Parties in Israel’s current coalition government (and their views on the two-state solution and settlements)


Coalition members (68):
Likud (20)
Yesh Atid (19)
The Jewish Home (12)
Yisrael Beiteinu (11)
Hatnuah (6)

Likud (20/68)): Netanyahu’s right-wing party. According to Wikipedia:

The 1999 Likud Party platform emphasizes the right of settlement.
The Jewish communities in Judea, Samaria and Gaza are the realization of Zionist values. Settlement of the land is a clear expression of the unassailable right of the Jewish people to the Land of Israel and constitutes an important asset in the defense of the vital interests of the State of Israel. The Likud will continue to strengthen and develop these communities and will prevent their uprooting.”[27]
Similarly, they claim the Jordan River as the permanent eastern border to Israel and it also claims Jerusalem as belonging to Israel.
The ‘Peace & Security’ chapter of the 1999 Likud Party platform rejects a Palestinian state.
“The Government of Israel flatly rejects the establishment of a Palestinian Arab state west of the Jordan river. The Palestinians can run their lives freely in the framework of self-rule, but not as an independent and sovereign state. Thus, for example, in matters of foreign affairs, security, immigration and ecology, their activity shall be limited in accordance with imperatives of Israel’s existence, security and national needs.”[27]
With Likud back in power, starting in 2009, Israeli foreign policy is still under review. Likud leader Benjamin Netanyahu, in his “National Security” platform, neither endorsed nor ruled out the idea of a Palestinian state.[28] “Netanyahu has hinted that he does not oppose the creation of a Palestinian state, but aides say he must move cautiously because his religious-nationalist coalition partners refuse to give away land.”[29]
On 14 June 2009, Netanyahu delivered a seminal address[30] at Bar-Ilan University (also known as “Bar-Ilan Speech”), at Begin-Sadat Center for Strategic Studies, that was broadcast live in Israel and across parts of the Arab world, on the topic of the Middle East peace process. He endorsed for the first time the creation of a Palestinian state alongside Israel, with several conditions.
The Likud Constitution[31] of May 2014 is more vague and ambiguous. Though it contains commitments to the strengthening of Jewish settlement in Judea and Samaria, it does not explicitly rule out the establishment of a Palestinian state.

Yesh Atid (19/68) a centrist party, again from Wikipedia (note point 8):

In the application submitted to the party registrar, Lapid listed the party’s eight goals. According to this statement, these include:[18][19]

  1. Changing the priorities in Israel, with an emphasis on civil life – education, housing, health, transport and policing, as well as improving the condition of the middle class.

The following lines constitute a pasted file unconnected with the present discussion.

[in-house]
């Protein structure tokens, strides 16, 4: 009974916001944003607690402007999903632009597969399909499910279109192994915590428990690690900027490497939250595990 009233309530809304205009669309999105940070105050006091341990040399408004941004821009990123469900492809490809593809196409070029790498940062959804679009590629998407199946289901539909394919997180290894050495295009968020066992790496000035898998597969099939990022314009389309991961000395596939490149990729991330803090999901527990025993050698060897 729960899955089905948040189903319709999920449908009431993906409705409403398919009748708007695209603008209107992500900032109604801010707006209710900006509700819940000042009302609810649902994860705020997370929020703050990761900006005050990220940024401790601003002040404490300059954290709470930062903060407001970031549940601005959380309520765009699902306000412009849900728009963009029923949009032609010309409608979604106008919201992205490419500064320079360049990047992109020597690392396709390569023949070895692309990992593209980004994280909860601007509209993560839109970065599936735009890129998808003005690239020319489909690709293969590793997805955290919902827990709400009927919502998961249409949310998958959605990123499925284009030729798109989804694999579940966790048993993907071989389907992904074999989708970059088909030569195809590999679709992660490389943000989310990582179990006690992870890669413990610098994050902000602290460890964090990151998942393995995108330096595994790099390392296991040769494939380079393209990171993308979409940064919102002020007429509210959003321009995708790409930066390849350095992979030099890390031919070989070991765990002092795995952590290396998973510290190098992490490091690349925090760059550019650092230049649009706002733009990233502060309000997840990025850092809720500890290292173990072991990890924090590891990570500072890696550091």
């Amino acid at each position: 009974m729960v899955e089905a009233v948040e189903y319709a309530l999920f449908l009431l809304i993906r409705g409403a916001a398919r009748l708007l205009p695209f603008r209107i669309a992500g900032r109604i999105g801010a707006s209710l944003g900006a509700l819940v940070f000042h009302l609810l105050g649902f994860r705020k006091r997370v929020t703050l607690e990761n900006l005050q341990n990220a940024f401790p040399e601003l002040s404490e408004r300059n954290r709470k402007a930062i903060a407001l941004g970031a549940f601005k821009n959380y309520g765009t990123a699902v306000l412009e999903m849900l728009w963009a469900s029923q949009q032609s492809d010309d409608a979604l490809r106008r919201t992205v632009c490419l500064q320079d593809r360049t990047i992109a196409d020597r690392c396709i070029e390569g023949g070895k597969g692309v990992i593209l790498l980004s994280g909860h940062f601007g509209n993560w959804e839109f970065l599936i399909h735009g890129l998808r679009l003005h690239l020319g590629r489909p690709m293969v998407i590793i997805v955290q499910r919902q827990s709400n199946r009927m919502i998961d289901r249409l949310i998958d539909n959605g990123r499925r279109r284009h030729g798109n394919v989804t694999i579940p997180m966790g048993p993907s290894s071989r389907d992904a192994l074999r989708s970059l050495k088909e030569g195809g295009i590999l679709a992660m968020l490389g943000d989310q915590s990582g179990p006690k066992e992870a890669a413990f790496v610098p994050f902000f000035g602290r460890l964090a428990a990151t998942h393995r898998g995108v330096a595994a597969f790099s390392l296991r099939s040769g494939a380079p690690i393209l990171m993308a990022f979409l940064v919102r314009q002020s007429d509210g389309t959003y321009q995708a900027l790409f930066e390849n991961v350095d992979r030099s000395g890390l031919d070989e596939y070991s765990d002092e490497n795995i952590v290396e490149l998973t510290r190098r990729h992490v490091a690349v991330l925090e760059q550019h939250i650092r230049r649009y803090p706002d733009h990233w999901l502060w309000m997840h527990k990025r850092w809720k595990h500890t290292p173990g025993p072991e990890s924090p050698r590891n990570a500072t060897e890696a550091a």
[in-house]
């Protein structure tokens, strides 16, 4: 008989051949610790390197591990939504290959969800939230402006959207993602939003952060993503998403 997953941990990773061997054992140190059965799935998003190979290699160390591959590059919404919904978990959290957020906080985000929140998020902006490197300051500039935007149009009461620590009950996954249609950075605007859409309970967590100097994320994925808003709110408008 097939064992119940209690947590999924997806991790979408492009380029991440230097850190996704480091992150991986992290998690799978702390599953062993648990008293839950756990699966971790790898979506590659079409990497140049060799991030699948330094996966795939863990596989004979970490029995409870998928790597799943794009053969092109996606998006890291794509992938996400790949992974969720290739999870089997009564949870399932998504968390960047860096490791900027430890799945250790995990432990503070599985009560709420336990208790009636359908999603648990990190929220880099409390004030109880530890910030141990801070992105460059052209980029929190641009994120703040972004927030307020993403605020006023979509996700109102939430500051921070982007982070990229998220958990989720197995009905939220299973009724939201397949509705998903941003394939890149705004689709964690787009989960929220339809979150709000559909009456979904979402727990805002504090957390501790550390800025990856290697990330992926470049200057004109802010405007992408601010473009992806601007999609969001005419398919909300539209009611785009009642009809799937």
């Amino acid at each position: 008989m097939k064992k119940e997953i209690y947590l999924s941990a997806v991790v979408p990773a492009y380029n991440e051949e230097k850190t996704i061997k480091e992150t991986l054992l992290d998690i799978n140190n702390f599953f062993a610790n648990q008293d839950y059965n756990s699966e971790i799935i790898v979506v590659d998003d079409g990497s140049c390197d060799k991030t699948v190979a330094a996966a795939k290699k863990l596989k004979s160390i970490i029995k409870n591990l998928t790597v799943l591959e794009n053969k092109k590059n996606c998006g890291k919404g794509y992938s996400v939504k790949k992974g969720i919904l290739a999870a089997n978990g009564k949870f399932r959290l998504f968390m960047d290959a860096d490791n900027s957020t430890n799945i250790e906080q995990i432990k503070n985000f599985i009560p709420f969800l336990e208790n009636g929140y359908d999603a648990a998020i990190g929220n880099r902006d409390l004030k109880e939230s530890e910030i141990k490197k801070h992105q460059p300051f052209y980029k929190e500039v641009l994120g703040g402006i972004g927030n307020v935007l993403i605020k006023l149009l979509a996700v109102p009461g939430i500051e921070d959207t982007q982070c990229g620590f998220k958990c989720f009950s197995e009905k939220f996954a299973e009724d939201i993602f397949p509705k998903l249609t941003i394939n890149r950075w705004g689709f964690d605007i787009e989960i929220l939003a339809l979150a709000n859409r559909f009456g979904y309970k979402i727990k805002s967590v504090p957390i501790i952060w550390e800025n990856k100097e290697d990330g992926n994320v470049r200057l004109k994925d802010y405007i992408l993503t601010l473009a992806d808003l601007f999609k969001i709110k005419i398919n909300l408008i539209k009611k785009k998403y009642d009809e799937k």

2. Changing the system of government.
  3. Equality in education and the draft—all Israeli school students must be taught essential classes, all Israelis will be drafted into the Army, and all Israeli citizens will be encouraged to seek work, including the ultra-Orthodox sector and the Arab sector.
  4. Fighting political corruption, including corruption in government in the form of institutions like “Minister without portfolio”, opting for a government of 18 ministers at most, fortifying the rule of law and protecting the status of the High Court of Justice.
  5. Growth and economic efficiency—creating growth engines as a way of fighting poverty, combating red tape, removing barriers, improving the transportation system, reducing the cost of living and housing costs, and improving social mobility through assistance to small businesses.
  6. Legislation of Education Law in cooperation with teachers’ unions, eliminating most of the matriculation exams, raising the differential education index and increasing school autonomy.
  7. Enact a constitution to regulate tense relations between population groups in Israel.
  8. Striving for peace according to an outline of “two states for two peoples”, while maintaining the large Israeli settlement blocs and ensuring the safety of Israel.

The Jewish Home (12/68) a religious pro-settler party, Wikipedia says:

As the descendant of the National Religious Party, the Jewish Home is willing to cooperate with secular Israelis in governing the state, but it has not forgone its objective of creating a polity governed by Jewish law. The party’s members adhere to the belief that Jews are divinely commanded to retain control over the Land of Israel. Many members have taken the lead in establishing Israeli settlements,[5] making it nearly impossible for the party to join a coalition led by the center-left political bloc.[17]
The party primarily represents Modern Orthodox Jews,[5] who tend to be more nationalist in Israel. For many years, this community has been politically fractured and weak.[18] During 2013 elections, the party’s leader appealed to both religious and secular Israelis.[2] The party’s pro-settlement message and the appeal of party leader Naftali Bennett, a charismatic, high-tech millionaire, helped it increase popularity among a broader segment of the population.[5] The attention that Bennett received also apparently had an effect on Likud’s 2013 election strategy, pushing it to the right.[18] Along with Yesh Atid, the Jewish Home surged in popularity by promising to end the controversial system of draft exemptions given to ultra-Orthodox seminary students, and to “ease the burden” on middle class Israelis who serve in the military, work and pay taxes. These two parties became two largest coalition parties in Prime Minister Netanyahu’s government, and leaders of both parties were able to force Netanyahu to promise that the ultra-Orthodox political parties will not be in the new coalition.[19] Despite Bennett’s alliance with Yesh Atid leader Yair Lapid on many domestic issues, the two differ sharply over peace efforts and settlement building. Bennett is opposed to concessions to the Palestinians and has called for Israel to annex Area C of West Bank.[5][18]